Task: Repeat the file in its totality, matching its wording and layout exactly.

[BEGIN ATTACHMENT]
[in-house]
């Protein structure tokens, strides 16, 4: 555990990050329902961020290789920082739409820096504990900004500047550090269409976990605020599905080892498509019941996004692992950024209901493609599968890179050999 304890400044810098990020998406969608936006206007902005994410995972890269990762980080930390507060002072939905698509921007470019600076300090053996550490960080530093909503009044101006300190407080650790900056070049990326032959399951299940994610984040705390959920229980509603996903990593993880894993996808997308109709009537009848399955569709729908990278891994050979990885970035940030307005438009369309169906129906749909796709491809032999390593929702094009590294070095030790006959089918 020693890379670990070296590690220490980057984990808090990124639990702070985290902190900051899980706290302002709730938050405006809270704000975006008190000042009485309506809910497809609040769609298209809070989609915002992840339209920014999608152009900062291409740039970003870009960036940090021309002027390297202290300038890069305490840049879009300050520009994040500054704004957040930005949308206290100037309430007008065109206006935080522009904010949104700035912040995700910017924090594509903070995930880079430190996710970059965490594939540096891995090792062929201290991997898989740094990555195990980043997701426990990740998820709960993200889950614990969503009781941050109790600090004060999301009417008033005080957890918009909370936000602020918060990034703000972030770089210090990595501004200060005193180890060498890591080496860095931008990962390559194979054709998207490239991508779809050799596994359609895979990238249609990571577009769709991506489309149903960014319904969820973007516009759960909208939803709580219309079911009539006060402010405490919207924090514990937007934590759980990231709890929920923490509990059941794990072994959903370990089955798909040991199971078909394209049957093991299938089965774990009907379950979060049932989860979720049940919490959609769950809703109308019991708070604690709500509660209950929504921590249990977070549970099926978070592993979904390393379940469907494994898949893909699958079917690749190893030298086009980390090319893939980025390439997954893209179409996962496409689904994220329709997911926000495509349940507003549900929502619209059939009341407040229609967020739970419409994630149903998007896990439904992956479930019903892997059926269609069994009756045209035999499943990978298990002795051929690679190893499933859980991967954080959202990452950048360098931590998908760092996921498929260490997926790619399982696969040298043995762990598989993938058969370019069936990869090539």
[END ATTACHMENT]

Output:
[in-house]
């Protein structure tokens, strides 16, 4: 555990990050329902961020290789920082739409820096504990900004500047550090269409976990605020599905080892498509019941996004692992950024209901493609599968890179050999 304890400044810098990020998406969608936006206007902005994410995972890269990762980080930390507060002072939905698509921007470019600076300090053996550490960080530093909503009044101006300190407080650790900056070049990326032959399951299940994610984040705390959920229980509603996903990593993880894993996808997308109709009537009848399955569709729908990278891994050979990885970035940030307005438009369309169906129906749909796709491809032999390593929702094009590294070095030790006959089918 020693890379670990070296590690220490980057984990808090990124639990702070985290902190900051899980706290302002709730938050405006809270704000975006008190000042009485309506809910497809609040769609298209809070989609915002992840339209920014999608152009900062291409740039970003870009960036940090021309002027390297202290300038890069305490840049879009300050520009994040500054704004957040930005949308206290100037309430007008065109206006935080522009904010949104700035912040995700910017924090594509903070995930880079430190996710970059965490594939540096891995090792062929201290991997898989740094990555195990980043997701426990990740998820709960993200889950614990969503009781941050109790600090004060999301009417008033005080957890918009909370936000602020918060990034703000972030770089210090990595501004200060005193180890060498890591080496860095931008990962390559194979054709998207490239991508779809050799596994359609895979990238249609990571577009769709991506489309149903960014319904969820973007516009759960909208939803709580219309079911009539006060402010405490919207924090514990937007934590759980990231709890929920923490509990059941794990072994959903370990089955798909040991199971078909394209049957093991299938089965774990009907379950979060049932989860979720049940919490959609769950809703109308019991708070604690709500509660209950929504921590249990977070549970099926978070592993979904390393379940469907494994898949893909699958079917690749190893030298086009980390090319893939980025390439997954893209179409996962496409689904994220329709997911926000495509349940507003549900929502619209059939009341407040229609967020739970419409994630149903998007896990439904992956479930019903892997059926269609069994009756045209035999499943990978298990002795051929690679190893499933859980991967954080959202990452950048360098931590998908760092996921498929260490997926790619399982696969040298043995762990598989993938058969370019069936990869090539």